Multi-piece art installation zooming into Automobile Alley
The Automobile Alley District is opening the doors to a new art exhibit.
Alley doors around the historic district will soon be adorned with art pieces, bringing color and whimsy to an area often traveled by pedestrians.
The 21-door exhibit is backed by the district’s business improvement fund. Downtown Oklahoma City Partnership is overseeing the project.
“This project allowed us to focus on commercial designers and graphic designers, which we often don’t get to work with,” said Kristen Vails, placemaking director for DOKC. “DOKC Partnership has done so many projects with mural artists, it was cool to focus on the design community.”
DOKC is sending the images to Lettering Express, which will put the art onto the doors. Lettering Express CEO Charlie Trujillo said his team went out early in the project to check out all the doors and figure out the best material to use. The 480 series from 3M was the best option, he said, because it wouldn’t be hard to install and could easily be removed. The company used the same material to wrap Oklahoma Shirt Company’s building. With the 21 doors in Automobile Alley, Trujillo said he thinks it will only take a couple days to get all the pieces installed.
“I’m excited. I love these projects,” he said. “One of the fun things about working at Lettering Express is we get to see our work all over the city. We often come back to the office and share with each other, ‘I saw that thing we did,’ so we get to feel like a B-list celebrity.”
Tiffany McKnight created one of the pieces that Trujillo and his team will install. With her background in printmaking and graphic design, and her ongoing work in vector design, she was thrilled to get to bring more of her colorful work to the district. She’s also one of the artists at Factory Obscura.
She loves color, so her print features a pulsating image of bright hues. Her image was inspired by brain waves and she said she’s hoping that the piece will put out an energy that people interact with. She said she’s looking forward to it becoming a popular photo backdrop once it’s installed.
“What I think is great about the door tour is it’s creating a way to give people the joy of finding art in places that you least expect,” she said. “It’s a really great opportunity to expand what public art can be and look like in Oklahoma City.”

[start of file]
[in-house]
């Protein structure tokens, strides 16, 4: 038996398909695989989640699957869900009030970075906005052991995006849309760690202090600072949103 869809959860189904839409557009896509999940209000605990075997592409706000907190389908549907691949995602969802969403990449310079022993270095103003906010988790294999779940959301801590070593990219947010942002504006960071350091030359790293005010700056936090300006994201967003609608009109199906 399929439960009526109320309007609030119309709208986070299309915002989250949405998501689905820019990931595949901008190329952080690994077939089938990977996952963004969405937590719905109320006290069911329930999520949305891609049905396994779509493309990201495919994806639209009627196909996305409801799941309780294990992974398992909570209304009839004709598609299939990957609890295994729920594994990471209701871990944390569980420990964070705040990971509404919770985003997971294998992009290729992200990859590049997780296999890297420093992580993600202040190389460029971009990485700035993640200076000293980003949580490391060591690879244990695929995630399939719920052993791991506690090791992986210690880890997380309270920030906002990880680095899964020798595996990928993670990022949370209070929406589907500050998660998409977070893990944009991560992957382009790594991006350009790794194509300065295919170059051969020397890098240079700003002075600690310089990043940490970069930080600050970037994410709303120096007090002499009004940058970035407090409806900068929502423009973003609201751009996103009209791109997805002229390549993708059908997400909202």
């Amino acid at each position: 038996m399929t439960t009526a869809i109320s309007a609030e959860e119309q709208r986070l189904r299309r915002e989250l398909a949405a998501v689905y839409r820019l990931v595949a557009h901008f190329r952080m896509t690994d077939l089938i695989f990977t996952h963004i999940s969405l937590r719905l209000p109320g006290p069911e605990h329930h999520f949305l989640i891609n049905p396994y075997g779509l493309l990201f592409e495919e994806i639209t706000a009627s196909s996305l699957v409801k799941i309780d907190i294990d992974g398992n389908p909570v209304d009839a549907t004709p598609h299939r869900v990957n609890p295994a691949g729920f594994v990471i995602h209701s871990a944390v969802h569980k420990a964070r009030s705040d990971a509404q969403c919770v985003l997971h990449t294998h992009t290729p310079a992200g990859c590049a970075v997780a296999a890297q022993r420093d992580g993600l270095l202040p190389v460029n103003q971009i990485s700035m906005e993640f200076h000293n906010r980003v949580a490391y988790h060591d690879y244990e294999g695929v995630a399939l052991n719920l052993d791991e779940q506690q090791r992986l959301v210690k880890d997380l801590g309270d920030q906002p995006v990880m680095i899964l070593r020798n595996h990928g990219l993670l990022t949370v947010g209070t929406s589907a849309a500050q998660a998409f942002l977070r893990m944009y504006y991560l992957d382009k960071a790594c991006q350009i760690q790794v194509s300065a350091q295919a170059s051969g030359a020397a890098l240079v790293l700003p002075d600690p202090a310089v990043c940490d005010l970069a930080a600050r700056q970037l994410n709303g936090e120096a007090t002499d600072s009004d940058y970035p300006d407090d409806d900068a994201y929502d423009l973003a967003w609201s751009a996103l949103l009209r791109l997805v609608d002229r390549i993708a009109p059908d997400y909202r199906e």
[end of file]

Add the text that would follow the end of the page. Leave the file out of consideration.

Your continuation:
McKnight’s piece will be one on of the doors owned by Midtown Renaissance. The development group’s Chris Fleming is familiar with watching people discover art. He’s seen people notice the staircase hanging between the parking garage and the Buick building on NW 10th Street. They’ll often stop and take a picture of it.
“(The staircase) is a fun little surprise to someone who’s paying attention, which these doors will be as well,” he said.
He was able to give his preferences for the three doors on Midtown Renaissance’s buildings at NW 10th and Broadway Avenue, which are the furthest north the project will go.
He said one of his preferences was an image with a cat, thinking of his kids and other children that might be looking for the art.
“Once the art is installed, I hope it gets people out to reengage in the district, in a socially distant way,” he said. “I think seeking out these pieces will break the ice for people who have been less prone to come out of their houses.”
Photographer Sarah Allen, from Tulsa, was surprised to find out her work would be on the doors. She attended the Oklahoma Summer Arts Institute at Quartz Mountain as a high school senior in 2015. OAI submitted one of her photographs for the door project. OAI has its offices in Automobile Alley.
The black-and-white photograph features a woman in water. She took the picture with a Go-Pro camera. She said she’s looking forward to seeing the image installed.
“It’s going to be amazing,” she said. “It’s very surreal and very humbling.”
Building owner and Automobile Alley tenant Meg Salyer said she’s seen how successful art can be in the district’s alleys. Last year, DOKC installed large flower arrangements in the alleys and at the OKC Streetcar stop and there were pictures of the installations all over social media.
She said she uses the alleys frequently as she goes from her office to the Central Business District.
For her building, she was strategic about listing her image preferences. She asked for the piece by Bryan Boone because it matched her company colors.
She said she’s pleased that DOKC was able to make this project come to life so quickly.
“I am so grateful for the creativity that’s going on at DOKC Partnership and the Initiatives organization,” she said. “The overused word of the century is ‘pivot,’ but they’ve been able to come up with great ideas to brighten up and engage the community in public art in ways we haven’t thought of before.”